Anthropology Friday: Our Moslem Sisters pt 2

Roman Era Tunisian Bath

I desired to read a good ethnography of Middle Eastern life in the 1800s, but not happening upon one, I settled for Our Moslem Sisters: A Cry of Need from Lands of Darkness Interpreted by Those Who Heard It, edited by Annie Van Sommer and Samuel M. Zwemer. (Published in 1907.)

Sommer and Zwemer were Christian (Calvinist) missionaries–as such, we should keep in mind that much of the book is an explicit appeal for more funding, since missionaries must eat and often don’t have much income.

There are common themes that show up in each chapter–divorce is commented on extensively in most. I shall try to avoid repetition in my choice of quotes; if you wish a fuller picture of the countries discussed, I recommend the book.

Today we begin with Tunisia (as usual, quotes will be in “” for readability):

“When I came to this country some twelve years ago, the thing that most struck me in visiting Arab houses was the cheerfulness and even gaiety of the women. I had a preconceived picture in my mind of poor creatures sitting within prison walls, pining to get out, and in utter misery.

“Nothing of the kind! What did I find? Laughter, chatter, the distraction of periodic visits to saints’ tombs, or that centre of social intercourse—the bath. Old women, the scandal-mongers of the neighborhood, go round to retail their news. (And it will be allowed that even in England there are many who take a deeper interest in the doings of their neighbors than in more elevated topics of conversation.)

“Here Jewesses, spreading out their pretty, silken goods to tempt purchasers, or neighbors who had “dropped in” by way of the roof for a gossip, not over a dish of tea, but a cup of black coffee. There Arab women, much like children, quickly shaking off little troubles and meeting greater trials with the resignation of fatalism, which finds comfort in the magic word, “Maktoob” (It is decreed), in a manner incomprehensible to the Western mind.

“Is it surprising that I almost accused my fellow-missionaries of misrepresenting the home life of the people? But I only saw the surface and had not yet probed the deep sore of Mohammedanism nor realized the heavy burdens which its system entails.

source

“Let me tell you of three of the heaviest of these burdens: Polygamy, Divorce, and the Ignorance which results from complete lack of education and walks hand-in-hand with its twin-sister, Superstition. …

“Divorce is, however, the great curse which blights ]domestic happiness, and words fail me to describe the misery it brings.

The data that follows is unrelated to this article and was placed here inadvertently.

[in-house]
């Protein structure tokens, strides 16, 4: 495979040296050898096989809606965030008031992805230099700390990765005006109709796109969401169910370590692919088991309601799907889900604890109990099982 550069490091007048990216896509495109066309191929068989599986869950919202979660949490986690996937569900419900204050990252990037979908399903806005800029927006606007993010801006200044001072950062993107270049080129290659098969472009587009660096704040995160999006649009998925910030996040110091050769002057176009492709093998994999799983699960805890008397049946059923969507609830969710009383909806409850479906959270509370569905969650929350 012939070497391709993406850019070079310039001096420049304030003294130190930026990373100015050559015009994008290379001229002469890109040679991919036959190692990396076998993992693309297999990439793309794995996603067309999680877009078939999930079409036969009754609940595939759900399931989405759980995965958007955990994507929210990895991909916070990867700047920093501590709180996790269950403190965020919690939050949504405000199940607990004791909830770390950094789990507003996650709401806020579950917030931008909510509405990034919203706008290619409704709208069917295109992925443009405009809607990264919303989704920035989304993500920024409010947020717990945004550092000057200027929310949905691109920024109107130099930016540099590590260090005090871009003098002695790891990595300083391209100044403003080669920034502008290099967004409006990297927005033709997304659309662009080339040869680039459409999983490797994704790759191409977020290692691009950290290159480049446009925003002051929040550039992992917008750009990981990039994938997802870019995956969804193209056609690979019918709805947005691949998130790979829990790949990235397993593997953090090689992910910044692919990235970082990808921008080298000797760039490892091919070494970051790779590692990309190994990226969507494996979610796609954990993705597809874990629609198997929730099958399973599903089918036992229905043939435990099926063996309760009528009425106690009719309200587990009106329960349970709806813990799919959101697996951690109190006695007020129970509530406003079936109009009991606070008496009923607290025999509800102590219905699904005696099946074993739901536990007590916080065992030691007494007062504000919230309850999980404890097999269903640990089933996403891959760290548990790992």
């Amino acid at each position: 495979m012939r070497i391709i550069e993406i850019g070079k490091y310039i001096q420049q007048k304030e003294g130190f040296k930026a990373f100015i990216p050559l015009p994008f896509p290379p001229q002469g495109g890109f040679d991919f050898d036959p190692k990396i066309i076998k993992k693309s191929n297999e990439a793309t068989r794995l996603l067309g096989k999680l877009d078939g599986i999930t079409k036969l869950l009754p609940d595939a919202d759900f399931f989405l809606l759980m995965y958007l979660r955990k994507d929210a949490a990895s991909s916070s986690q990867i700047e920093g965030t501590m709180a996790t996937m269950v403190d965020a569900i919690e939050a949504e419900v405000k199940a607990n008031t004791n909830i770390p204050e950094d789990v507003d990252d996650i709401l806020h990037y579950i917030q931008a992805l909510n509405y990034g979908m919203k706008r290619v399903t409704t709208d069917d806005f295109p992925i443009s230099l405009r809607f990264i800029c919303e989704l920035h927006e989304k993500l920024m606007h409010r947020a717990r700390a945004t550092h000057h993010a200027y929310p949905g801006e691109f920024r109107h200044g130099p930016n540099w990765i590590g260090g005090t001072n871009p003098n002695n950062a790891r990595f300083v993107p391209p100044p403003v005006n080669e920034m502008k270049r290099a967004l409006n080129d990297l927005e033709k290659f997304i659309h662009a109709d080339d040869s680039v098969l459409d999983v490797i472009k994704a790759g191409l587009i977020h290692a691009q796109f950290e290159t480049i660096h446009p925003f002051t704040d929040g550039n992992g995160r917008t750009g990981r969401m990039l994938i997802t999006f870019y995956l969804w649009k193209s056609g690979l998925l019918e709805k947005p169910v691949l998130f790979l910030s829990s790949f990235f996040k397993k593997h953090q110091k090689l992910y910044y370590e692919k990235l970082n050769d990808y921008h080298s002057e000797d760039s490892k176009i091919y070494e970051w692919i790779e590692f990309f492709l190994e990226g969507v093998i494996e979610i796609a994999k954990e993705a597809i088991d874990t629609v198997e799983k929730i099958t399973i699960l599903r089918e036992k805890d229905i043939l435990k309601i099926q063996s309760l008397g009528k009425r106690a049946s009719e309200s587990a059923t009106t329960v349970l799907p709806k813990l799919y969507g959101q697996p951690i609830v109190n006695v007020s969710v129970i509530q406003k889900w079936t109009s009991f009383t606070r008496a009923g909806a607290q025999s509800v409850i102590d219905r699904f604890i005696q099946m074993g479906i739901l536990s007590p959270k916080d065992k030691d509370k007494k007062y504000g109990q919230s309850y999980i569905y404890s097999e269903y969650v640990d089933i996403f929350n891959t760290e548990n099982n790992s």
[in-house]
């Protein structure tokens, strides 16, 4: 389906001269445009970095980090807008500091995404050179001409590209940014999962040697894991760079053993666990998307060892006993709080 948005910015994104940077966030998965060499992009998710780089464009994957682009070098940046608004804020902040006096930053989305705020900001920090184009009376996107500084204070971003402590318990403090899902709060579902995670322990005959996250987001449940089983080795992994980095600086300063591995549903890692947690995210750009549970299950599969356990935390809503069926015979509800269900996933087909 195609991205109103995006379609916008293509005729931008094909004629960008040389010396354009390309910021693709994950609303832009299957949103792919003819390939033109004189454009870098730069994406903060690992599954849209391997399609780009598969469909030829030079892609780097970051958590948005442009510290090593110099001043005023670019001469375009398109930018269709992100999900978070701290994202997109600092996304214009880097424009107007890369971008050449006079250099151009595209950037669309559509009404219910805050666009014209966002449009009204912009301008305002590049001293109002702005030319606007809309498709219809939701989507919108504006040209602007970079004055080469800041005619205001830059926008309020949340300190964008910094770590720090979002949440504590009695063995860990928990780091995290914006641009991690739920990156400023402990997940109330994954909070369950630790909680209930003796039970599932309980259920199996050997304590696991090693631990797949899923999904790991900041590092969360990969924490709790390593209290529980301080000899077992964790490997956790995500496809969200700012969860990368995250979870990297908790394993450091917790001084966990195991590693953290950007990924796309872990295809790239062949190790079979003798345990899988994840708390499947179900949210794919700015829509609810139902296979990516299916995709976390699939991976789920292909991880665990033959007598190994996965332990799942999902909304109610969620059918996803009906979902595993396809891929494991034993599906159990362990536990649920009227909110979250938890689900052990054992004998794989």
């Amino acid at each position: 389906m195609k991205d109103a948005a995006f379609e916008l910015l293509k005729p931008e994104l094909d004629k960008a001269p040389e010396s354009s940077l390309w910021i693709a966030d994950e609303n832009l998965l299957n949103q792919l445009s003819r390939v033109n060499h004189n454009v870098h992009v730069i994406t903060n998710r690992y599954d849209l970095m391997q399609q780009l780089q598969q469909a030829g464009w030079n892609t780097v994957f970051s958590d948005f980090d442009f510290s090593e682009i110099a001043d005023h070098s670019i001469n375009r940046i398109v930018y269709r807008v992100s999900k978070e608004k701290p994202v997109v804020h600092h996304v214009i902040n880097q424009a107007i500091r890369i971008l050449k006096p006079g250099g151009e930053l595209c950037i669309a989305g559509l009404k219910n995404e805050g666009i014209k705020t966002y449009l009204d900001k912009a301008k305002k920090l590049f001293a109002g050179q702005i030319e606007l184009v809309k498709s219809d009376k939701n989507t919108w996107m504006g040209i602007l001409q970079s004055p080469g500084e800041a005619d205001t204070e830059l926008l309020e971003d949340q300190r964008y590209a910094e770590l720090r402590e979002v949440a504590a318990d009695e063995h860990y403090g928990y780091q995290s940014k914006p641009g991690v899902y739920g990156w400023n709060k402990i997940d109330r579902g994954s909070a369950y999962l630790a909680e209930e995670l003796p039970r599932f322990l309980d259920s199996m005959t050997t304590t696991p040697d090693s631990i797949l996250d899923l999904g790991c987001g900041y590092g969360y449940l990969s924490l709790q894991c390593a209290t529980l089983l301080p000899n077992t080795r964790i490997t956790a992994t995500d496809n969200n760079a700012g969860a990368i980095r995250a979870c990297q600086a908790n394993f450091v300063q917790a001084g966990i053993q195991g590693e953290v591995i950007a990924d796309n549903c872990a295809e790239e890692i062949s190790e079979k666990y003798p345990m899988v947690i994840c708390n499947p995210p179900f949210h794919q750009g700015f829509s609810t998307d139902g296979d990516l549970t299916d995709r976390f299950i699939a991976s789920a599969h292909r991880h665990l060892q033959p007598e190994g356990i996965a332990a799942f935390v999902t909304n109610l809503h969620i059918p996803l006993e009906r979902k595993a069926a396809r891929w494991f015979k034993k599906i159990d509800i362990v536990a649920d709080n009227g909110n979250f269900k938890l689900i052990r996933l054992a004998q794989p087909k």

“The Moslem population of the city of Tunis is sixty thousand. Setting aside men and children there remain, roughly speaking, about twenty-five thousand women, and comparing my own experience with that of other lady missionaries we are agreed in affirming that the majority of these women in the middle and lower classes have been divorced at least once in their lives, many of them two or three times, while some few have had a number of husbands. In the upper class and wealthy families divorce is not nearly so common, and for obvious reasons.

“I have never known a man to have thirty or forty wives in succession as one hears of in some Mohammedan lands. A man once told my brother-in-law that he had been married eighteen times, and I heard of another who had taken (the Arab expression) twelve wives, one after another; but this last was related with bated breath as being an unusual and opprobrious act.

“When a woman is divorced she returns to her father’s house and remains dependent on him until he finds her another husband, her monetary value being now greatly reduced….

“Among the upper classes a girl does not often marry till about seventeen years old, but a poorer man is glad to get his daughters off his hands at a much earlier age, especially if he can obtain a good dowry in payment. …

Photo of Dorothy and Fatimah from the book

“The history of the two little girls in the accompanying photograph, shows clearly the contrast between the life of an English and that of an Arab child. It was taken about eight years ago at the birthday party of my little niece, who had been allowed, as a treat, to invite a number of Arab girls to tea, and was photographed with one who was about the same age as herself. The one, Dorothy, is now thirteen years old and still a happy, light-hearted schoolgirl, carefully sheltered from all knowledge of evil. The other, Fatima, to-day, sits in her father’s house, divorced, desolate, and soured in temper by her hard fate. And, indeed, her story makes one’s heart ache. …”

Remedies in the case of sickness

“If there illness in the house, a message is first sent to the “degaz” (soothsayer), who writes a magic paper, encloses it in a leather case, and sends it to the sick one with directions to fasten it on the head, arm, etc., according to the part affected.

“Another favorite remedy is to pour a little water into a basin on which passages from the Koran are written, and then either drink or bathe with it as the disease may appear to require.

“These powerful remedies failing to restore health, the invalid is next taken to the tomb of some celebrated “saint.” There, offerings are made and prayers recited. A favorite resort in Tunis is the Zawia of Sidi Abdallah, situated just outside the city wall. Here a black cock is sacrificed and a little of its blood sprinkled on the neck, elbow, and knee of the sufferer on whose behalf it is offered.

On the Potential for Education